Electrodialysis (ED) is an electrically driven membrane separation process that is capable of separating, concentrating, and purifying selected ions from aqueous solutions (as well as some organic solvents). The process is based on the property of ion exchange membranes to selectively reject anions or cations. If membranes are more permeable to cations than to anions or vice versa, the concentration of ionic solutions increases or decreases, so that concentration or depletion of electrolyte solutions is possible. Because in electrodialysis only ionic species are transferred directly, removal of ionic species from nonionic products can be accomplished so that purification is possible. Electrodialysis reversal (EDR) is an electrodialysis process in which the polarity of the electrodes is reversed on a prescribed time cycle, thus reversing the direction of ion movement in a membrane stack. The advantage of EDR is that it mitigates some of the concentration polarization and membrane fouling problems (Davis, 1990). The largest application of ED is the production of potable water from brackish water. Electrodialysis can remove salts from food, dairy, and other products, as well as concentrate salts, acids, or bases. It also finds applications in wine and juice stabilization and in removing unwanted total dissolved solids that can build up in product streams (Lopez-Leiva, 1988; Davis, 1990).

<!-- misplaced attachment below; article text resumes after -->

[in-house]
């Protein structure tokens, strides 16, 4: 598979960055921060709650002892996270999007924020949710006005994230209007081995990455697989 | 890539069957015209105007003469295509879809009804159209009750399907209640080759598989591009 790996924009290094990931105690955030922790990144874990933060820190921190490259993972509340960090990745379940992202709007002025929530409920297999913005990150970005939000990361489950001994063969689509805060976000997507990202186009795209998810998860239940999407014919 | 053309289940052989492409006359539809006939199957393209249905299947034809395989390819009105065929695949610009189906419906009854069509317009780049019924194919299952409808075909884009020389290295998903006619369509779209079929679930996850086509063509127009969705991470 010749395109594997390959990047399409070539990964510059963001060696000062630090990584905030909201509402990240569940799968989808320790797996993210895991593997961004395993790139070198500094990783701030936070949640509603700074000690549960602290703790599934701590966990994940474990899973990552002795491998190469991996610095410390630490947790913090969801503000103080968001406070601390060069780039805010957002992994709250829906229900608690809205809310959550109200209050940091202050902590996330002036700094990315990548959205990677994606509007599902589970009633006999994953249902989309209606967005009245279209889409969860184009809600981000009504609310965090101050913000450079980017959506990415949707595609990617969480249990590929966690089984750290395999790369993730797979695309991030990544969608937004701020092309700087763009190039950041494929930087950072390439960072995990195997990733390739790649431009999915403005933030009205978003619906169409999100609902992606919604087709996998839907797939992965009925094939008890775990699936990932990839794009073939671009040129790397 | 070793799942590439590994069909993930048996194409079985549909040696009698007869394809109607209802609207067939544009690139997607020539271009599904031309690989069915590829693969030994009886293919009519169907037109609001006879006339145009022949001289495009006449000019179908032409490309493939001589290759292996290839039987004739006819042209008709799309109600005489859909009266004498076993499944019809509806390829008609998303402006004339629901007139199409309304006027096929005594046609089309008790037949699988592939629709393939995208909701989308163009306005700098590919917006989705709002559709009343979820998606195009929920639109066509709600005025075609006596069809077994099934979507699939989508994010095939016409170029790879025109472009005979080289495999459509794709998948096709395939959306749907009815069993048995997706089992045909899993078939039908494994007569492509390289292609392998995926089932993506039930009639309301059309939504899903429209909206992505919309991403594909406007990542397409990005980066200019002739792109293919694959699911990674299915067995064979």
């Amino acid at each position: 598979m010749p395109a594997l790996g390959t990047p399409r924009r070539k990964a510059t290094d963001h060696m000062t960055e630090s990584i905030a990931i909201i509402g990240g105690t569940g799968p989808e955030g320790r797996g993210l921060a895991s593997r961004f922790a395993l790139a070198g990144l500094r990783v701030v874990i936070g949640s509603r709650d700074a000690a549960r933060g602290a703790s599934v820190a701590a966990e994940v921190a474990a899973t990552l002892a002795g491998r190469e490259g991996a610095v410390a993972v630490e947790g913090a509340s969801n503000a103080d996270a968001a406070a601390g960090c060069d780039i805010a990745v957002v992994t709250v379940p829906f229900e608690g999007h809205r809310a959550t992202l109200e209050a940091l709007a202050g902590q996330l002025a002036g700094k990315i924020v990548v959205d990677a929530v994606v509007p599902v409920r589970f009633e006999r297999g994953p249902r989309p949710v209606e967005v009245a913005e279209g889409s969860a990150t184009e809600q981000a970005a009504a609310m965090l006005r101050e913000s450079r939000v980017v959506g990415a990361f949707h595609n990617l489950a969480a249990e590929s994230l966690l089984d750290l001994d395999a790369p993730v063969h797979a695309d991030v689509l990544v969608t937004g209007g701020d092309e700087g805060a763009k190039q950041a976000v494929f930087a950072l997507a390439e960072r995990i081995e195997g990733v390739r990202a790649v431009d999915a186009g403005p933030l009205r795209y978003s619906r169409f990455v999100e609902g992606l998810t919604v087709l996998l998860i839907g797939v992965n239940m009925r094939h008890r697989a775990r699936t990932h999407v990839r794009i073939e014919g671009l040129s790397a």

Faraday's law supplies the basis to model ion transport and affirms that the total current in an electrolytic cell is equal to the sum of the electricity conveyed by each ion species (Equation 3.28):

where I is the current density, f the Faraday's constant, Q the flow rate, AQ the concentration difference, Ji the molar flux, ei the current efficiency, and Zi the valence of ion i. Concentration polarization also severely affects the current density and the diffusive flux (the current density) through the concentration gradient over the boundary layer for a univalent ionic solution (Z = 1) (Equation 3.29):

where D is the diffusivity; Cm and Q are concentrations at the membrane surface and in the bulk, respectively; 8c is the thickness of the concentration boundary layer; and tm and tbl are the transport numbers of the ion in

the membrane and in the solution, respectively. The transport number of the ion is defined as the following (Equation 3.30):